Searching for the man responsible for killing his Comanche wife, Jess Remsberg (Garner) is crossing the desert when he rescues Ellen Grange (Andersson) from the Apache and returns her to her husband Willard (Weaver) at Fort Creel. After a run n with Toller (Poitier), an ex-trooper who now makes his living supplying and breaking in horses for the cavalry, both men wind up joining a cavalry party carrying supplies to Fort Concho. With the Apache angry about their treatment by the white man, this party are at great risk travelling through Diablo Canyon. And so it proves, where joined by the Granges, secrets will out and Apache will attack....
Obviously intended to be driven by a strong racial dynamic between whites and Indians, Duel at Diablo never really follows through on its promise of something more cutting. With full development instead of snatches of politics, both sexual and racial, this could have been thematically as dynamite as the picture is as a Western war piece. However, its strengths are many, and Western fans after violence and reams of action get fully paid up here. Nelson's (Soldier Blue) film barely pauses for breath as the director crams as much in as he can, fisticuffs, pursuits, shoot outs, warfare, torture, explosions and lots of blood, all of which get their respective day in the sun. The stunt work is top notch and the writing at least allows for some intelligent tactical thinking to be shown by both sides during the Diablo Canyon siege.
It's also rich in characterisations: Remsberg is driven by revenge (Garner channelling Randy Scott from the Boetticher movies) : Ellen, once captured by the Apache and taken as a bride and a mother to a half-breed baby, she's treated like a disease by the town folk: Willard, her husband, carries that burden, but not with ease: Toller, a black man who has served his time in the army, he now wears dandy clothes and answers to nobody: Travers, the archetypal hero in waiting officer. All are interesting characters, and crucially they are given very good portrayals by the actors. Wheeler expertly photographs the Kanab, Utah, locale to form a beautiful, yet imposing, backdrop, and Hefti's score is very different, a blending of styles, it's part spaghetti, part traditional and part Hippy Woodstock!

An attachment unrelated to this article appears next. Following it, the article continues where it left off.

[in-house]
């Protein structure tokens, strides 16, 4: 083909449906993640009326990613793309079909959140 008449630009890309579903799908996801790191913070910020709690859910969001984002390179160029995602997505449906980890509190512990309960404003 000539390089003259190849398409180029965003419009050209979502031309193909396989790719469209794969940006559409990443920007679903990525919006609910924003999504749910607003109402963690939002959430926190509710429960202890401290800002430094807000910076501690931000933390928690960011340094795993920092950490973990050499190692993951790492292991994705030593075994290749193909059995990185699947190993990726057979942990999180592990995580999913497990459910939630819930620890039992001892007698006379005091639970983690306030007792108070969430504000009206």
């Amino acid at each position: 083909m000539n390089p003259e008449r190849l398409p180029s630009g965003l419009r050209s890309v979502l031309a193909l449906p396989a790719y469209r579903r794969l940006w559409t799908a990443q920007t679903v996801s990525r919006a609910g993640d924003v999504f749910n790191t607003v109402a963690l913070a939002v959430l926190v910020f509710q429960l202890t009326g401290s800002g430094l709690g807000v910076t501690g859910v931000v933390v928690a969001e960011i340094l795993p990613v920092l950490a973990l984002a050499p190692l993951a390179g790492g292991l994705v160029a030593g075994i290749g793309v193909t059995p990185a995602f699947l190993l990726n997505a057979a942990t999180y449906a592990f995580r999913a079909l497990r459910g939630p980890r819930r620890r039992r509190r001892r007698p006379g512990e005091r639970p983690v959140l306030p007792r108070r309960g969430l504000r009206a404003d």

A ripper of an entertainer that's better than the standard Cavalry v Indians Oater the plot synopsis suggests. But you will most likely come away thinking it should have had more conviction thematically. 7.5/10
One of the best westerns ever made and one of Ralph Nelson's superior films, an aperitif for his ultimate blockbuster 'Soldier Blue', a film that stunned audiences five years later for its depiction of violence committed by both the dog soldiers on the Indian side and the U.S. cavalry on peaceful Indians.
James Garner is at his laconic best as a scout searching for the man who killed his wife and who finds himself leading a wagon train through hostile Apache territory. Bibi Andersson plays the woman at the heart of the story (as Candice Bergen did in the later film) , Bill Travers is the officer in charge of the cavalry, Sidney Poitier is an interested gunslinger that joins the group, and Dennis Weaver plays out of character as Andersson's weak husband.
It's a terrific action western enhanced by a wonderful musical score by Neal Hefti which fits the desolate landscape superbly.
It seems to me that Nelson made 'Soldier Blue' using the same basic plot but with the gloves off---this is hugely interesting to watch knowing what was to come.Recommended.
on 11 November 2010
Yes, it is a classic Western in some respects, the cavalry versus the Indians in some well directed battle scenes by Ralph Nelson with some lovely scenery and good acting, in particular the Cavalry Commander(Bill Travers).
However, there is for the purist, something lacking in this Western. Maybe, it is the way Sydney Poitier is immaculately dressed, without any dust or dirt on him, even in the midst of battle. Then, at the beginning James Garner comes across Bibi Anderson in the middle of the Mexican desert, hardly looking like someone at death's door. I was not convinced by James Garner's role of an ex scout and while i found Sydney Poitiers character as a breaker in of horses colourful, it was also less than convincing especially with that glaring error of cleanliness.Dennis Weaver's performance as the "Baddie" is good but when you compare it to his performance as the Cattle Driver in "Centennial" it lacks depth.